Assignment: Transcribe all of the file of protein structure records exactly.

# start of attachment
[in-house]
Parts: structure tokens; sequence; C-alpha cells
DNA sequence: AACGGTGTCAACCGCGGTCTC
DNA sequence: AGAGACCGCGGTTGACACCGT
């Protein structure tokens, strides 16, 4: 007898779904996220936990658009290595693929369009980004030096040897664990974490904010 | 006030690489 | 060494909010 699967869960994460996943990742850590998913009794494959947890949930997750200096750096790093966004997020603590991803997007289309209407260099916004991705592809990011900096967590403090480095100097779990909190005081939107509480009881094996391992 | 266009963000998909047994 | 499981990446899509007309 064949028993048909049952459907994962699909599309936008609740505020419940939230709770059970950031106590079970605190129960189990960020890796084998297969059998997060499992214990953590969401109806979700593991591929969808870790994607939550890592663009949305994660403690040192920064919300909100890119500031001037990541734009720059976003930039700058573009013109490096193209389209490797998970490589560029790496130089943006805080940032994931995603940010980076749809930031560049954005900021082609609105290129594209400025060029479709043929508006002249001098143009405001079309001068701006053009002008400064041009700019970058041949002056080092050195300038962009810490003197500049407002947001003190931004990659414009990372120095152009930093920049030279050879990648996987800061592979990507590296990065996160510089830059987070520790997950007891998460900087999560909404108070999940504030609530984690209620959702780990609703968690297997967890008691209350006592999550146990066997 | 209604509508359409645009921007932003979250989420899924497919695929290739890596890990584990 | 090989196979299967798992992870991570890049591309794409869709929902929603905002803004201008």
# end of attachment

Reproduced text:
[in-house]
Parts: structure tokens; sequence; C-alpha cells
DNA sequence: AACGGTGTCAACCGCGGTCTC
DNA sequence: AGAGACCGCGGTTGACACCGT
């Protein structure tokens, strides 16, 4: 007898779904996220936990658009290595693929369009980004030096040897664990974490904010 | 006030690489 | 060494909010 699967869960994460996943990742850590998913009794494959947890949930997750200096750096790093966004997020603590991803997007289309209407260099916004991705592809990011900096967590403090480095100097779990909190005081939107509480009881094996391992 | 266009963000998909047994 | 499981990446899509007309 064949028993048909049952459907994962699909599309936008609740505020419940939230709770059970950031106590079970605190129960189990960020890796084998297969059998997060499992214990953590969401109806979700593991591929969808870790994607939550890592663009949305994660403690040192920064919300909100890119500031001037990541734009720059976003930039700058573009013109490096193209389209490797998970490589560029790496130089943006805080940032994931995603940010980076749809930031560049954005900021082609609105290129594209400025060029479709043929508006002249001098143009405001079309001068701006053009002008400064041009700019970058041949002056080092050195300038962009810490003197500049407002947001003190931004990659414009990372120095152009930093920049030279050879990648996987800061592979990507590296990065996160510089830059987070520790997950007891998460900087999560909404108070999940504030609530984690209620959702780990609703968690297997967890008691209350006592999550146990066997 | 209604509508359409645009921007932003979250989420899924497919695929290739890596890990584990 | 090989196979299967798992992870991570890049591309794409869709929902929603905002803004201008």